Dredge Mining and Wild Burros—A Tale of Two Cases and the Issue of State Versus Federal Regulation of Mineral Development on Public Domain Lands
During the past decade, increasing attention has been focused on issues relating to governmental regulation of mineral development. This trend results largely from the juxtaposition of two developments. The first is a newly-awakened concern with environmental protection. This concern has resulted in substantial new environmentally-directed regulation, both at the state and the federal levels.1 The second development is the somewhat more recent discovery of an energy crisis. Doubts as to the long-range adequacy of domestic petroleum supplies and uncertainty as to the future availability of foreign petroleum at a reasonable price have stimulated renewed interest in energy-related domestic mineral development.  Enhanced interest in mineral development during a period of equally enhanced interest in environmentally protective regulation has inevitably led to various confusions and conflicts.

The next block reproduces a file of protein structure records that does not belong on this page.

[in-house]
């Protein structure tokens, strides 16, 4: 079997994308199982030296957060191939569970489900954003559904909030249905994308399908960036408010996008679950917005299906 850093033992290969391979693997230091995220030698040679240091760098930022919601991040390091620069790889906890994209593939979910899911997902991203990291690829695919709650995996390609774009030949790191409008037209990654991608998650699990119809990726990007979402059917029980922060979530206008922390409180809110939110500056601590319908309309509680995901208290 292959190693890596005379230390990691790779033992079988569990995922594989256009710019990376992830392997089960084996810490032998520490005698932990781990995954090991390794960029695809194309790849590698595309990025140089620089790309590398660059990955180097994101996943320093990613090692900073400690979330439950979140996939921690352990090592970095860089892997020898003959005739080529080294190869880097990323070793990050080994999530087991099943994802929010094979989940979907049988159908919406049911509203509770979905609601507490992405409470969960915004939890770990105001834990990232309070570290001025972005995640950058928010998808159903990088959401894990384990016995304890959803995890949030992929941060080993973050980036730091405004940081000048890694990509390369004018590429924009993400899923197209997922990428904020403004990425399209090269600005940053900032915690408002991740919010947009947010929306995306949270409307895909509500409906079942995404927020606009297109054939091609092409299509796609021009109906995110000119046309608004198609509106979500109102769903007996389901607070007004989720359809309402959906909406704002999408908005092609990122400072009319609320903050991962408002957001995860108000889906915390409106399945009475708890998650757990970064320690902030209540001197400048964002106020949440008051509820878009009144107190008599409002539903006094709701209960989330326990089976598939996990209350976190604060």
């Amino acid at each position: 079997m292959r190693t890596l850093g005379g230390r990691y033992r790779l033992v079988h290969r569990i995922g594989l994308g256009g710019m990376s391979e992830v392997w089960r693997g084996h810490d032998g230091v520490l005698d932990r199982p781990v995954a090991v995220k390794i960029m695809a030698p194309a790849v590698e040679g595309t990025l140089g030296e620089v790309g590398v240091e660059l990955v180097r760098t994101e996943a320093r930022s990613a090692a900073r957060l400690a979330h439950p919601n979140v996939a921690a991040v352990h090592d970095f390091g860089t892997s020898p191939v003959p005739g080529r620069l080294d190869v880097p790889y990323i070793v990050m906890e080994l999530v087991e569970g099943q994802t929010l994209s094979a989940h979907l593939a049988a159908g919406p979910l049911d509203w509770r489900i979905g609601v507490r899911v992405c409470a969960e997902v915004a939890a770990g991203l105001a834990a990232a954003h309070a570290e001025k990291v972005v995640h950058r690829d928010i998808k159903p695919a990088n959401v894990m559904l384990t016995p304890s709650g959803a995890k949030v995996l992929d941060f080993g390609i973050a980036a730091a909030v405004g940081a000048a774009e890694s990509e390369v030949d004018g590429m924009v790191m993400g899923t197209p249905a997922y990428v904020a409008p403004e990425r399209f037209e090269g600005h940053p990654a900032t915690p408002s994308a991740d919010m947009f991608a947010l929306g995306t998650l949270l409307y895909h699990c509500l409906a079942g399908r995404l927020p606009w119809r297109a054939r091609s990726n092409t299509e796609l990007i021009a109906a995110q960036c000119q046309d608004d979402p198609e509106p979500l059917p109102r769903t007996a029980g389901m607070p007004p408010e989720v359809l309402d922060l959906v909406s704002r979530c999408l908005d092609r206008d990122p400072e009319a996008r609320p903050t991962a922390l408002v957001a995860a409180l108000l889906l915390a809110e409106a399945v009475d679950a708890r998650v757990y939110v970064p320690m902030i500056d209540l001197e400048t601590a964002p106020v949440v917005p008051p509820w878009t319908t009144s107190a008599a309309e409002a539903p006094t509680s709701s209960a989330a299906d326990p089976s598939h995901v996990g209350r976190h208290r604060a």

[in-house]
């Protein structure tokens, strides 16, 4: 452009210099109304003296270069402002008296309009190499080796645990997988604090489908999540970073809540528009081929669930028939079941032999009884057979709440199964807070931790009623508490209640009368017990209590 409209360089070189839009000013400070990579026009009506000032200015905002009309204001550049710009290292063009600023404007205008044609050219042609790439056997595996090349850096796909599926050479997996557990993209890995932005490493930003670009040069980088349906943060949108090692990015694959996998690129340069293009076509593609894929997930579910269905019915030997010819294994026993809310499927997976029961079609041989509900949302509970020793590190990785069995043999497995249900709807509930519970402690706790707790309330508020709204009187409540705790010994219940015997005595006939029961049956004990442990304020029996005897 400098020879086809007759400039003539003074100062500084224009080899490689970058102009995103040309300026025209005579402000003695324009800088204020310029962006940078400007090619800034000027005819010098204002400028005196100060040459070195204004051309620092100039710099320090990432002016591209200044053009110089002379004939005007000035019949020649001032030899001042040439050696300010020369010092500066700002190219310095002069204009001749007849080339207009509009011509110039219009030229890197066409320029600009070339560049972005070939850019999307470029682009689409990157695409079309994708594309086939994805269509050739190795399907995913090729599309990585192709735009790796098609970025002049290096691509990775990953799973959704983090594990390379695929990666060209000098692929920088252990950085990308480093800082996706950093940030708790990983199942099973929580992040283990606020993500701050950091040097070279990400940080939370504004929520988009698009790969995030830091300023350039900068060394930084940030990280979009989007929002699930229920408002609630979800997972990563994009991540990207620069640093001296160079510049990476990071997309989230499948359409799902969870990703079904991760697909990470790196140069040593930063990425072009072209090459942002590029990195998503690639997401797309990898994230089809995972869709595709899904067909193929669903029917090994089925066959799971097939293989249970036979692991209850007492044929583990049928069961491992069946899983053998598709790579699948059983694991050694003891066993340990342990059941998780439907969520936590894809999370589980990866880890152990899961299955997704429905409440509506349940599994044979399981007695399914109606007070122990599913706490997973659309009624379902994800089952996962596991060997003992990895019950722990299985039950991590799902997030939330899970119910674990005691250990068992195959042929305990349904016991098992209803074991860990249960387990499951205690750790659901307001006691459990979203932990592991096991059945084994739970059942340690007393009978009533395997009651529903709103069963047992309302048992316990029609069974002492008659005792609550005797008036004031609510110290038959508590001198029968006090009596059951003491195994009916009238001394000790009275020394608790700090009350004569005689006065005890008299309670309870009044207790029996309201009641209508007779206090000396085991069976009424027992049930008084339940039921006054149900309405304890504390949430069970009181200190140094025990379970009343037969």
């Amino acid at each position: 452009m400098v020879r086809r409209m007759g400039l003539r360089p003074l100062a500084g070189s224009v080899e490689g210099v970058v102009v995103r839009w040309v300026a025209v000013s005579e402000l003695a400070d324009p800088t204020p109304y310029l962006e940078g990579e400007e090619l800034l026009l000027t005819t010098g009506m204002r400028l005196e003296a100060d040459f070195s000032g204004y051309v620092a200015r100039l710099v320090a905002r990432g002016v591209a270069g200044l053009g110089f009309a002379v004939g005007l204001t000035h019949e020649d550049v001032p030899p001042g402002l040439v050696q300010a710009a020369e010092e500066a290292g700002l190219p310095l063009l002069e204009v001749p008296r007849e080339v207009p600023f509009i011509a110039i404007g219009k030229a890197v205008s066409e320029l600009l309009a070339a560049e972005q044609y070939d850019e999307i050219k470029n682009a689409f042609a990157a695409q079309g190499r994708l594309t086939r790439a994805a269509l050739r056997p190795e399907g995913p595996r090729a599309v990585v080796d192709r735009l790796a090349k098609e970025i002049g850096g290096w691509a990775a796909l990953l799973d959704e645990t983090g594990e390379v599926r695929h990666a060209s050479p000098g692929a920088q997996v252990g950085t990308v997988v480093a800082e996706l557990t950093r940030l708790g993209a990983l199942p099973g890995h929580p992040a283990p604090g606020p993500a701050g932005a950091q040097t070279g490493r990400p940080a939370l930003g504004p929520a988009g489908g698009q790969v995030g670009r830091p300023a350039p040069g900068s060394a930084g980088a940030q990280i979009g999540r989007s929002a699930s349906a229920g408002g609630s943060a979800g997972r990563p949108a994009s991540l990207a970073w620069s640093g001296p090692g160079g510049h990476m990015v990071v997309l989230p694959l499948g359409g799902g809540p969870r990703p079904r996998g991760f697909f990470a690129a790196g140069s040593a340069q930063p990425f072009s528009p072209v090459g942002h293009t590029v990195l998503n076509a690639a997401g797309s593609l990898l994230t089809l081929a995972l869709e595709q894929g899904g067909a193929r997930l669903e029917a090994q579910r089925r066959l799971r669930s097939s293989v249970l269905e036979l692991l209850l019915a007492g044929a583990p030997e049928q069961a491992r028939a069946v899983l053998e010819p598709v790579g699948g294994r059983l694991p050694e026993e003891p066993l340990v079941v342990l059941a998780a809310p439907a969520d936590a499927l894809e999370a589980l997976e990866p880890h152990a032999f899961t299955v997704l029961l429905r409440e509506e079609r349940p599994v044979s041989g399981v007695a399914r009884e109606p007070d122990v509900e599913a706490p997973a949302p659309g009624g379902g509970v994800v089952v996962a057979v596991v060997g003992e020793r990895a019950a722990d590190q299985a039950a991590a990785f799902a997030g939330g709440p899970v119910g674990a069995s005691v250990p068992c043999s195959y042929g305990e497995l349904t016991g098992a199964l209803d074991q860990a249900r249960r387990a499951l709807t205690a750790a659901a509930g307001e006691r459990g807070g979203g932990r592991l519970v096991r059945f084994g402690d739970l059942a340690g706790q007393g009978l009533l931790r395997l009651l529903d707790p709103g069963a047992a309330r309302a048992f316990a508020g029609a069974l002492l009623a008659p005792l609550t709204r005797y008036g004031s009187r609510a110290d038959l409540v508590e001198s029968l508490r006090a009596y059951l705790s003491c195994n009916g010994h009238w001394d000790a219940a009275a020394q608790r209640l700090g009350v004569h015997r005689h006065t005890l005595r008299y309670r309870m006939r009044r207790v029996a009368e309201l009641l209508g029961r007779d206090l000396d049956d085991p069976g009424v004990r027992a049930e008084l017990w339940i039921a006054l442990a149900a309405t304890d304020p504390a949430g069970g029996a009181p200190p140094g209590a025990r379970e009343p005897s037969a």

The federal government is one of the principal owners of valuable deposits of strippable coal and other minerals in the United States.2 The resultant pressures on the federal government to allow the development of these resources, coupled with the demands of the public for the protection of environmental values, have created the potential for a substantial amount of confusion and conflict related to the issue of the appropriate roles of the federal and state governments in regulat
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